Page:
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IV. LIABILITY AND PENALTY SCHEMES
Before discussing the liability and penalty schemes that should govern non-publication orders under the Criminal Code, the disparities in wording between the existing non-publication provisions should be mentioned.
The non-publication orders and publication bans provided for in the Criminal Code are intended to prevent certain information from being made public in writing or orally.
In the case of bans on passing information on in writing, subsection 486(5) of the Criminal Code prevents every one from publishing the information in any document, while other provisions are more limited, banning only the publication of the information in a newspaper, as defined in section 297 of the Criminal Code (ss. 276.3(1), 487.2(1), 517(1), 539(1), 542(2) and 648(1) of the Criminal Code). Where bans on passing information on orally are concerned, subsection 486(5) of the Criminal Code prohibits broadcasting it in any way, while other provisions prohibit broadcasting or diffusing without further clarification (s. 487.2), although limitations are placed on the mode of diffusion in the French versions of some of these provisions. Thus s. 276.3(1) uses the phrase "à la radio ou à la télévision", subsections 517(1) and 542(1) use the verb "radiodiffuser", section 648(1) uses the phrase "ni révélée dans une émission radiodiffusée" and subsection 539(1) uses the phrase "ni être révélée dans aucune émission".
Parliament's intention is to prevent certain information from being made public, and for this it is not necessary to cover situations in which the information is passed on privately, unless a person who does so aids, within the meaning of subsection 21(2), another person to make the information public. However, to afford adequate protection to information covered by a non-publication order, it is necessary to prohibit every one from making the information public by any means whatsoever. The existing provisions do not, for example, prohibit publishing the information by putting up posters in places accessible to the public or circulating it on the Internet. These omissions must accordingly be rectified.
That the existing provisions be amended to prohibit every one from making information covered by a non-publication order available to the public by any means.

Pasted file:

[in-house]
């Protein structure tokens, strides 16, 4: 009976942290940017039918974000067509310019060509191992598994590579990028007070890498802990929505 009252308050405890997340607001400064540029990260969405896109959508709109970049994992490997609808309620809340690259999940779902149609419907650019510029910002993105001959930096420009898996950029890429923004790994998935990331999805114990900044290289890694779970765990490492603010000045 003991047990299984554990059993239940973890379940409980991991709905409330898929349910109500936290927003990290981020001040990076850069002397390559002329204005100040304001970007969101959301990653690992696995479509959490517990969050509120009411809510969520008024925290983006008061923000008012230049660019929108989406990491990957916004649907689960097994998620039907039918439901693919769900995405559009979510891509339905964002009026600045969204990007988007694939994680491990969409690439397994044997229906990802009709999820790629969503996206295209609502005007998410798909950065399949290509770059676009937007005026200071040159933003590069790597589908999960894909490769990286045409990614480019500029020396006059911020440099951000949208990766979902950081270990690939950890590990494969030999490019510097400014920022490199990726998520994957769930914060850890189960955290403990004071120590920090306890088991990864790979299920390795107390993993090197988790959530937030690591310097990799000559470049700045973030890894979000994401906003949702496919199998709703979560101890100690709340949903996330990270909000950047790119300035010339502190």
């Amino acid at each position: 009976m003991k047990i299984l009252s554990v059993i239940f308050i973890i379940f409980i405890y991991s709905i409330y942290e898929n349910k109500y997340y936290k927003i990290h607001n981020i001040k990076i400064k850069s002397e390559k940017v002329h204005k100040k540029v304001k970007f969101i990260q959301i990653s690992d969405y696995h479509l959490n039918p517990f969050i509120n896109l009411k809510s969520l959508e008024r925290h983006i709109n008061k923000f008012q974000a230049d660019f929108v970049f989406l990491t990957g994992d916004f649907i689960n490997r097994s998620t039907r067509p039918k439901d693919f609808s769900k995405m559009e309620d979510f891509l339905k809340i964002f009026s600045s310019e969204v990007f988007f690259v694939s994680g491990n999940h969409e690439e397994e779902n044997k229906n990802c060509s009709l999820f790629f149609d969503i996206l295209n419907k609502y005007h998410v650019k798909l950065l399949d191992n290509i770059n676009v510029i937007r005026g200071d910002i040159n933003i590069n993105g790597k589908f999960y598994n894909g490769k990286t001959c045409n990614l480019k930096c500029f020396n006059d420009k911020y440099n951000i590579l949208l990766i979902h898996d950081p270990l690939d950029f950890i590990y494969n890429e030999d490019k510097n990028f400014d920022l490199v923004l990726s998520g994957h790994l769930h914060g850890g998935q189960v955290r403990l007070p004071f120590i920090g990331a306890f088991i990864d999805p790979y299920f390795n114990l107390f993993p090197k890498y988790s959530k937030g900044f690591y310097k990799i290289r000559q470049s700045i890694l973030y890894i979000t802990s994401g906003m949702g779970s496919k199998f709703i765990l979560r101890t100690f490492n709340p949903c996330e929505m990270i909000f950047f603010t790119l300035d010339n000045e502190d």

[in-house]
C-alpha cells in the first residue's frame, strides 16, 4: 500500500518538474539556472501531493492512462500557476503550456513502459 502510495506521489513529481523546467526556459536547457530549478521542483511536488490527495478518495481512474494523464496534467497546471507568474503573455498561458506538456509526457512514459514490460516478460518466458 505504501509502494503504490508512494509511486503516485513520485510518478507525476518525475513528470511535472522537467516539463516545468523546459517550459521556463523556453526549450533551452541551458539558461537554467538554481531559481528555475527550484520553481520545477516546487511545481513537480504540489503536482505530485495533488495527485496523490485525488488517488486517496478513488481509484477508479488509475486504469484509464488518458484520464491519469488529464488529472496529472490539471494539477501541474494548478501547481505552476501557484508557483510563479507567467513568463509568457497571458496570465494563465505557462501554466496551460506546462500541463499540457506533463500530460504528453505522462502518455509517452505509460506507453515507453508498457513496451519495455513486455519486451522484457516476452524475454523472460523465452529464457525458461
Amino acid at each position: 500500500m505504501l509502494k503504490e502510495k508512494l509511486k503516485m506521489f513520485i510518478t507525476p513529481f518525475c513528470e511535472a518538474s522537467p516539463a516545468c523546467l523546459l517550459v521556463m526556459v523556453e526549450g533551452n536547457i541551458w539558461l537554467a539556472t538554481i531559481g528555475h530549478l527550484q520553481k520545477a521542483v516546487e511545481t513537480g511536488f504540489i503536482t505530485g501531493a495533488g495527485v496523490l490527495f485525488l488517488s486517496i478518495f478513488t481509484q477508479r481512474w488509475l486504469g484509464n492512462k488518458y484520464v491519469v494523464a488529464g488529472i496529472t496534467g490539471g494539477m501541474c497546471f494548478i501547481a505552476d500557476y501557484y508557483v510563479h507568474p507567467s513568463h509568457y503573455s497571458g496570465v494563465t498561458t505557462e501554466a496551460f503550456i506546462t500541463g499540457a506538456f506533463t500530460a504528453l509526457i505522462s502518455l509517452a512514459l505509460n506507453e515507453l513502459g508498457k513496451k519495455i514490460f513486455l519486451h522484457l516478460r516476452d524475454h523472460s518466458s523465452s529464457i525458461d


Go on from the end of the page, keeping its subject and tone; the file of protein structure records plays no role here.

The availability of defences is another important aspect in respect of which the existing provisions diverge. There are provisions that permit an accused to raise a lawful excuse, the proof of which lies on the accused (ss. 517(2), 520(9) and 521(10)), and others that do not (ss. 276.3(2), 486(5), 487.2, 539, 542(2) and 648(1)).
In view of the importance of protecting information covered by a non-publication order, the fact that the courts make such orders after weighing the interests involved and the fact that interested parties can apply to the higher courts to review them, it should not be open to a person to rely a posteriori on any lawful excuse whatsoever for contravening a non-publication order. Even the fact that information has already to a certain extent entered the public domain should not serve as a justification for spreading it further.
That a person charged with contravening a non-publication order not be permitted to raise a lawful excuse.
1. Liability Scheme
Although it is not expressly stated in the provisions authorizing non-publication orders, the penalty for contravening such an order is based on a scheme of liability founded on knowledge and general intent.
The person who publishes the information must know that the publication thereof is prohibited by order and must publish it wilfully. The onus is therefore on the prosecution to prove beyond a reasonable doubt that the person knew about the order, and the accused need only raise a bona fide lack of knowledge to raise a reasonable doubt.